The St. Louis Rams have won a game in St. Louis. It's okay, you can look that up someplace off-site, I'll wait. I wouldn't believe me either. The last time the St. Louis Rams—the Rams of St. Louis—won a game in St. Louis, where a very expensive and ostensibly dated dome sits for no reason beyond allowing the Rams to win games in St. Louis, was October 19, 2008, 23 months ago.
They did it in a game in which Kenneth Darby outcarried Steven Jackson, in which they allowed six yards per carry to two separate running backs and 124 yards and a touchdown from the Redskins' top receiver. They did it at home! In St. Louis!
Here's what the Rams missed in their 23 months away from pleasing the hometown crowd.
5. They set a record. A punting record!
Sometimes it takes a bad team to know just how good your punter is. Who knew, in October 2008, that Donnie Jones would make history—let alone punting history? At the end of the season Donnie Jones became the first punter in 68 years to average 50 yards per punt. Which is incredible, really—how many football records go that far back?
But this is the late-aughts St. Louis Rams, so our man didn't have a particularly long time atop the modern punter heap. In 2009 Shane Lechler became the second punter since 1940 to average at least 50 yards per punt, with 51.1.
4. They made a pick everybody loves and a pick everybody is kind of indifferent about.
Hey, everybody! Sam Bradford is a golden god! Okay, maybe not—he's thrown five interceptions in three games, although one of those was a garbage time heave, and he's only now been given the go-ahead to throw downfield every so often. He's still pretty reliant on tight ends and running backs. He's been more accurate than Derek Anderson, but less accurate than Keith Null.
But Bradford's shown flashes of number-one-pick-quarterback brilliance, and not the Jeff George kind. In the second half of this week's game Bradford, with Steven Jackson sidelined, pushed the Rams relentlessly downfield, showing off an impressive accuracy that wasn't moored to the Rams' restraints on his freedom.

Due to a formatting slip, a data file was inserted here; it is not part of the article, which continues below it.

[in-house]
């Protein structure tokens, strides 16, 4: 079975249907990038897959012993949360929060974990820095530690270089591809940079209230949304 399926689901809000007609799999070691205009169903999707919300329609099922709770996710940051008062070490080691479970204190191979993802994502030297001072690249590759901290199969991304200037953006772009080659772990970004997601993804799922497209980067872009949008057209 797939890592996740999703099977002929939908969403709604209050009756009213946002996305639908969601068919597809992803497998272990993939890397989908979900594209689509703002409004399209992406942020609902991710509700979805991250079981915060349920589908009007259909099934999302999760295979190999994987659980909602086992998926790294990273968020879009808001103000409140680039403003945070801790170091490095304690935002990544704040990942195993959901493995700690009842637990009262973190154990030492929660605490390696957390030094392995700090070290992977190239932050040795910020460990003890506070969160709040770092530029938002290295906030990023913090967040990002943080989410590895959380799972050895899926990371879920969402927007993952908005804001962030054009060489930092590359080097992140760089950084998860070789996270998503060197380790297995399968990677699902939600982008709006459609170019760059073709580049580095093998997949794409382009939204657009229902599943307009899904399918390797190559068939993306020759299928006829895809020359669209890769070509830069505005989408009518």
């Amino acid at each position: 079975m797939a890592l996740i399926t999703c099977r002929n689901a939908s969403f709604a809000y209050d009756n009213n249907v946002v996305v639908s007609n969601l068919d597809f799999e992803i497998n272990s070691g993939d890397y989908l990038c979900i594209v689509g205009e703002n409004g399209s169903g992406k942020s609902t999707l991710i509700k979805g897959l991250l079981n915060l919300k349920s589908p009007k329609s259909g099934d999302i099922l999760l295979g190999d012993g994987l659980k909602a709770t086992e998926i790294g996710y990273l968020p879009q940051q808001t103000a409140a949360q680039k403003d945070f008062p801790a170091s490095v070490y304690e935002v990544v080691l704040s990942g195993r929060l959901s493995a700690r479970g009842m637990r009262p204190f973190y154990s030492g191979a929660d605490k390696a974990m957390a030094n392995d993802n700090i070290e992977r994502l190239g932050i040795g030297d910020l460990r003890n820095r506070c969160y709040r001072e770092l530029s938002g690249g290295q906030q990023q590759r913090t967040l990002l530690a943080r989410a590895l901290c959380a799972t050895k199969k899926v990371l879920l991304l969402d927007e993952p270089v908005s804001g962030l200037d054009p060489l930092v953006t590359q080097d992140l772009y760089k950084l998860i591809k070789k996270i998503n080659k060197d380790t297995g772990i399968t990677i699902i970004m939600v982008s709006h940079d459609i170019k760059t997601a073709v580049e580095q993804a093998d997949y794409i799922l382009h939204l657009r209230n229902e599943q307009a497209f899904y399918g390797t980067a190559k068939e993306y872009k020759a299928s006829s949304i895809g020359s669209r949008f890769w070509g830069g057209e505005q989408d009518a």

At the 2009 NFL Draft, when St. Louis Rams fans had no idea that the Edward Jones Dome was about to be used as an ersatz morgue, the team selected Jason Smith. Going with an offensive lineman early is one of those things that has been universally and unilaterally declared a Smart Move. Look, we are to say: They understand the importance of the things that don't show up in the box score!
So far Smith has been neither boon nor bust. In 2009 he was moved from left tackle in favor of the delightful Alex Barron and then sidelined by injuries; in 2010 he's been in no-news-is-good-news mode, which is not what a fanbase brought up on Orlando Pace is particularly inclined to see.
3. They were outscored by 418 points.
The Rams played 28 games. They were outscored by an average of 15 points a game. Two touchdowns. Every game.
And that's after the first two weeks of the 2010 season, in which the Rams were outscored by just six points, took the edge off. There were times in 2009 where it seemed like the Rams wouldn't have picked up a win if they'd held back, from the other team, that touchdowns in football are worth six points and not one.
2. They realized nobody could catch the ball.
Okay, okay, I hate to do this, but I'm going to do it. In 1999 the St. Louis Rams had four receivers go for more yards and at least as many touchdowns as their lead receiver, Donnie Avery, managed in 2009. The 3100 yards Torry Holt and Isaac Bruce went for in 2000 were 130 yards more than the Rams managed through the air in 2009.
That's the Greatest Show on Turf. That's the measure the next good Rams will have to live up to. They have not been doing it. Mark Clayton has 228 receiving yards through three games, which means the Rams might finally cross the harrowing 600 yard mark. But the season is young.
1. Two guys attempted to buy the Rams.
One of them even did it!
In the time between the Rams' home wins we learned and briefly memorized the name of an Urbana bumper magnate. I learned that Shahid Khan made his millions supplying bumpers to Toyota and the big three, and that he was born in Pakistan. I'm saying all this now because I'm not sure how else I'll remember it.
We also reminded ourselves about Stan Kroenke. And that guy—he did plenty in the time it took the Rams to win their second home game in two years. He triggered his make-everyone-forget-about-Shahid-Khan clause, sold the Denver Nuggets and the Colorado Avalanche to his son, and showed off a particularly outstanding mustache/presumable-toupee combo.
In fact, compared to Stan Kroenke, the Rams didn't do very much at all in the time between now and October of 2008. Well, except lose.